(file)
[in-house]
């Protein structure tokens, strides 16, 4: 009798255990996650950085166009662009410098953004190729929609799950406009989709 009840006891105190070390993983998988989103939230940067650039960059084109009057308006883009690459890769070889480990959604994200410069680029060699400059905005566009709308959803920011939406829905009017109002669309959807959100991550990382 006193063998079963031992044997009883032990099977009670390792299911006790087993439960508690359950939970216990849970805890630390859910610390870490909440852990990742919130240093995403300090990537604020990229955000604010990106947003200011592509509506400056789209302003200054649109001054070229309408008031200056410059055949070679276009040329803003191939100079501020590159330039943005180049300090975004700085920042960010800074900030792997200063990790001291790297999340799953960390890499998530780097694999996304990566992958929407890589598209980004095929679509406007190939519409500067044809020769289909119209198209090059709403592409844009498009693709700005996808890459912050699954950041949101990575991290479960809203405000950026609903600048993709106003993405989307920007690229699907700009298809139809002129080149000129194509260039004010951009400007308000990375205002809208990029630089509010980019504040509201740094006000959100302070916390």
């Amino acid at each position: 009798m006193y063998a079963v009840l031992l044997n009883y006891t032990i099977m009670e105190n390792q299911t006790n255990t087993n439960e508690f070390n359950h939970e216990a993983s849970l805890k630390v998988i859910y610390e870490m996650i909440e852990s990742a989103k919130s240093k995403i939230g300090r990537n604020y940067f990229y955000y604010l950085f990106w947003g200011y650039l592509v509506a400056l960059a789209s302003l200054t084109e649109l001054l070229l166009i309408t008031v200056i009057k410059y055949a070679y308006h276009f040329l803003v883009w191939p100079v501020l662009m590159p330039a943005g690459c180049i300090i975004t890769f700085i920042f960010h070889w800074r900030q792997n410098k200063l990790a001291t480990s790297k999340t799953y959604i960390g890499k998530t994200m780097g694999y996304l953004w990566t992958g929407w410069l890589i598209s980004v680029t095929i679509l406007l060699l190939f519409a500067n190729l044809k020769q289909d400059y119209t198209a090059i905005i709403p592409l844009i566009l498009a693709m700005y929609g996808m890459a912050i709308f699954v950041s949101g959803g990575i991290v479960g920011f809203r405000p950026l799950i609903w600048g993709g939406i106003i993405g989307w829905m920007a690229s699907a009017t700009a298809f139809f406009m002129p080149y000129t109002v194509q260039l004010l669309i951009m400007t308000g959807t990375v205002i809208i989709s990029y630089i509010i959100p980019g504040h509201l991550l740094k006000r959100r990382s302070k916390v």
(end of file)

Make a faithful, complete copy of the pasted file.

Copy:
[in-house]
């Protein structure tokens, strides 16, 4: 009798255990996650950085166009662009410098953004190729929609799950406009989709 009840006891105190070390993983998988989103939230940067650039960059084109009057308006883009690459890769070889480990959604994200410069680029060699400059905005566009709308959803920011939406829905009017109002669309959807959100991550990382 006193063998079963031992044997009883032990099977009670390792299911006790087993439960508690359950939970216990849970805890630390859910610390870490909440852990990742919130240093995403300090990537604020990229955000604010990106947003200011592509509506400056789209302003200054649109001054070229309408008031200056410059055949070679276009040329803003191939100079501020590159330039943005180049300090975004700085920042960010800074900030792997200063990790001291790297999340799953960390890499998530780097694999996304990566992958929407890589598209980004095929679509406007190939519409500067044809020769289909119209198209090059709403592409844009498009693709700005996808890459912050699954950041949101990575991290479960809203405000950026609903600048993709106003993405989307920007690229699907700009298809139809002129080149000129194509260039004010951009400007308000990375205002809208990029630089509010980019504040509201740094006000959100302070916390």
């Amino acid at each position: 009798m006193y063998a079963v009840l031992l044997n009883y006891t032990i099977m009670e105190n390792q299911t006790n255990t087993n439960e508690f070390n359950h939970e216990a993983s849970l805890k630390v998988i859910y610390e870490m996650i909440e852990s990742a989103k919130s240093k995403i939230g300090r990537n604020y940067f990229y955000y604010l950085f990106w947003g200011y650039l592509v509506a400056l960059a789209s302003l200054t084109e649109l001054l070229l166009i309408t008031v200056i009057k410059y055949a070679y308006h276009f040329l803003v883009w191939p100079v501020l662009m590159p330039a943005g690459c180049i300090i975004t890769f700085i920042f960010h070889w800074r900030q792997n410098k200063l990790a001291t480990s790297k999340t799953y959604i960390g890499k998530t994200m780097g694999y996304l953004w990566t992958g929407w410069l890589i598209s980004v680029t095929i679509l406007l060699l190939f519409a500067n190729l044809k020769q289909d400059y119209t198209a090059i905005i709403p592409l844009i566009l498009a693709m700005y929609g996808m890459a912050i709308f699954v950041s949101g959803g990575i991290v479960g920011f809203r405000p950026l799950i609903w600048g993709g939406i106003i993405g989307w829905m920007a690229s699907a009017t700009a298809f139809f406009m002129p080149y000129t109002v194509q260039l004010l669309i951009m400007t308000g959807t990375v205002i809208i989709s990029y630089i509010i959100p980019g504040h509201l991550l740094k006000r959100r990382s302070k916390v």